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Tuesday, August 13 2019

The type of stones you use for rock tumbling is largely personal preference. But whether you collectrock tumbler them on your own or buy rough stones, for best results stick to stones of similar hardness but of various sizes when tumbling together. This will ensure they all take approximately the same amount of time to reach the proper smoothness, and that harder stones don't damage softer stones during the tumbling process. 

Many types of rock can be successfully polished into stunning gems, especially agates, quartz, and jasper. Agate is the most popular tumbling rough. It is generally inexpensive and can be tumbled with good results by beginners. Agate occurs in a wide range of colors which include: brown, white, red, gray, pink, black and yellow. The colors are caused by impurities and occur as alternating bands within the agate, providing interesting and pretty patterns.

Any rock with a hardness of 5-7 on the Mohs hardness scale will generally take a nice polish in a rock tumbler. Agates have a hardness of 7. Harder rocks usually result in a high-gloss finish. Softer rocks will get smooth and rounded, but they won't take a polish. If the rock looks earthy, it will generally still look earthy when you take it out of the tumbler. Mohs Hardness Scale is named after its inventor, Friedrich Mohs, a German mineralogist. The scale was developed in 1812. He selected 10 mineralMohs Hardness Scales of distinctly different hardness (hardness is the resistance of a material to being scratched) that ranged from a very soft mineral (talc) to a very hard mineral (diamond). Since you always want to tumble together stones of similar hardness for best results, it's important to understand this principle.

The key point to remember in collecting or purchasing rough material for your tumbler is: "quality in means quality out!" Don't waste time and money on grits trying to smooth out crevices and holes in a poor rock. Start out right by only using the type of rocks that are known to provide the best results when polished.

To start, fill the rock tumbler barrel between 2/3 and 3/4 full. Choose rocks of varying sizes, as this will promote thorough tumbling action. A batch of rocks that are all about the same size will often not tumble properly or grind very slowly. For a 3 pound barrel, a good range of sizes is from .25 inch to 1.5 inches. Lortone Rock Tumblers found here.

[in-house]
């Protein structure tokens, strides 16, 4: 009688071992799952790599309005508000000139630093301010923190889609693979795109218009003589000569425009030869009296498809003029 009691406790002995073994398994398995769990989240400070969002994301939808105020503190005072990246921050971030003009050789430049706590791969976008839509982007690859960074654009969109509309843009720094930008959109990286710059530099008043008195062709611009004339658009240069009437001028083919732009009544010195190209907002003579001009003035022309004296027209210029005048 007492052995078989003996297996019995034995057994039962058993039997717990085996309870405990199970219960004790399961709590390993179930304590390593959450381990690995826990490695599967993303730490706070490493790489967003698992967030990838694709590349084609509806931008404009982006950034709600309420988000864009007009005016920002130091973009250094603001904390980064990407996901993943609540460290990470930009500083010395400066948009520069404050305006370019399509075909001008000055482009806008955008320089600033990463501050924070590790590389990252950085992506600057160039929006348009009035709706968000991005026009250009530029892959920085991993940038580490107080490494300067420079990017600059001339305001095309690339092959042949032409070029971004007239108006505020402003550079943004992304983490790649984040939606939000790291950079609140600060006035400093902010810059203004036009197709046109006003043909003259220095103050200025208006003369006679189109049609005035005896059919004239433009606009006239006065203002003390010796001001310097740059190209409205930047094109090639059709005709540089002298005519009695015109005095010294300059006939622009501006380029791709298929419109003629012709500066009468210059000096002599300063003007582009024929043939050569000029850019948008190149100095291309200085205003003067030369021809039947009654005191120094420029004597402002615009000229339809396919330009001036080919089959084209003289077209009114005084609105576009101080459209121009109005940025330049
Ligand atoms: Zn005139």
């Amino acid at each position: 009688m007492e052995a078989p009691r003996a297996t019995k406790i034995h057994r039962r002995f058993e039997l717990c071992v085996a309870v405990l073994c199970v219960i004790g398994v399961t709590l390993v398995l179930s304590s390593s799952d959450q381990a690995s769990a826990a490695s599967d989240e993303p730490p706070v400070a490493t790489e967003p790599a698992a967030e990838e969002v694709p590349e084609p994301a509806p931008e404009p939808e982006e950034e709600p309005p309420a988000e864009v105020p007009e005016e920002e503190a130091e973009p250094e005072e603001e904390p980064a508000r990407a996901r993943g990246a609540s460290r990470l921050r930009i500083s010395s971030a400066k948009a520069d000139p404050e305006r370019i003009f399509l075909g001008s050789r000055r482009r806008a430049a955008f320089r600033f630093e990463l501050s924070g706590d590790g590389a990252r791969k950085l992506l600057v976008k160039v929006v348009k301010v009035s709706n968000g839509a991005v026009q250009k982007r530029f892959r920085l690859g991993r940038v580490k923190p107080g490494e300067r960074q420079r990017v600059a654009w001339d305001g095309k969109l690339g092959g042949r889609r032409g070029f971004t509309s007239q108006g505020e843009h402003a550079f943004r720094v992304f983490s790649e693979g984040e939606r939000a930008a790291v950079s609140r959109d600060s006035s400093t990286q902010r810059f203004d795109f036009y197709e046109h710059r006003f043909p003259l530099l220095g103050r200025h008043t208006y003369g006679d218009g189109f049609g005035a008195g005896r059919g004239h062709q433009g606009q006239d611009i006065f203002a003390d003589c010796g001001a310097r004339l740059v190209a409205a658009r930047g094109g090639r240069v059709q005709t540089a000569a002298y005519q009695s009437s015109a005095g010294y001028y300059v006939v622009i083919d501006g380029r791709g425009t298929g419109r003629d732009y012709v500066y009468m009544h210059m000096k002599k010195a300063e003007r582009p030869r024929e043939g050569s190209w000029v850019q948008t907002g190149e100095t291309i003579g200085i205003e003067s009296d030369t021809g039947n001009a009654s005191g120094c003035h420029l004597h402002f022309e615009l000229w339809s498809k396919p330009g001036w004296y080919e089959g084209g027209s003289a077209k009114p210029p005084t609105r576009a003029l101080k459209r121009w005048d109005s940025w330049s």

If you don't happen to live where agates can be found in stream beds or where quartz pebbles can be found along beaches, that's OK.  You can still enjoy tumbling rocks by purchasing the rough materials online. Although it's fun to collect your own rocks, it is often much more economical to purchase them. And remember that collecting on private property without permission is unlawful and that removing rocks from parks and most other types of public land is also illegal.

Rocks NOT to Tumble

It's just as important to know what type of rocks you should NOT tumble, as it is to know which ones with produce nice round and shiny gemstones. Sedimentary rocks such as sandstone, coal, limestone and shale are too soft or poorly cemented to polish into shiny gems. Metamorphic rocks that contain micas or have a "grainy" texture are also unsuitable - they will break up instead of becoming smooth. And, most igneous rocks do not tumble well because they contain several different minerals that wear down at very different rates.

Nugget of News Blog

Posted by: Denise AT 02:21 pm   |  Permalink   |  Email
Tuesday, December 01 2015

With the weather turning colder, you might think you're done prospecting 'til next summer, but you don't have to be! Even if you're not a regular snowbird heading to a warmer climate for the next few months, drywasheryou can take a short desert vacation some time this coming winter, and turn it into a lucrative gold prospecting trip, too.

Gold mining in the desert is especially enjoyable if you're not into crowds— the desert can be delightfully smog  free and people free in the winter. Experts say there is just as much gold waiting to be taken out of the desert as there is commonly found in streams and rivers. Why? Well, throughout history the desert mines just never got the publicity that wet places like California's Mother Lode did, so fewer prospectors went there. Plus, back in the day, mining used to be harder in dry conditions. Luckily that's no longer true if you have the right equipment.


• If you're used to highbanking in the summer, give drywashing a try this winter. Old-timers used the wind to separate their gold from the sand by tossing the gravel up in the air and catching it in a blanket. The gold, being heavier, fell in the blanket, while the wind blew away the sand. Using a modern portable drywasher is a lot easier!

• Metal detecting is another great way to hunt for gold in the desert. Gold detectors are not necessarily higher in cost, but they are built with a higher sensitivity to detecting gold nuggets, and have better ground balancing and
discrimination abilities.

• A bonus of prospecting in the desert is the abundance of interesting rocks. You can find many unusual rocks and semi-precious gems such as tourmaline, turquoise, agate, jasper, and more. Lapidary shops can cut and polish the rocks for you, or buy your own rock tumbler and lapidary tools and learn a new hobby.

This winter, consider extending your gold-getting season with a prospecting trip to a sunnier, warmer state. Good luck and have fun!

Posted by: Denise AT 08:30 pm   |  Permalink   |  0 Comments  |  Email
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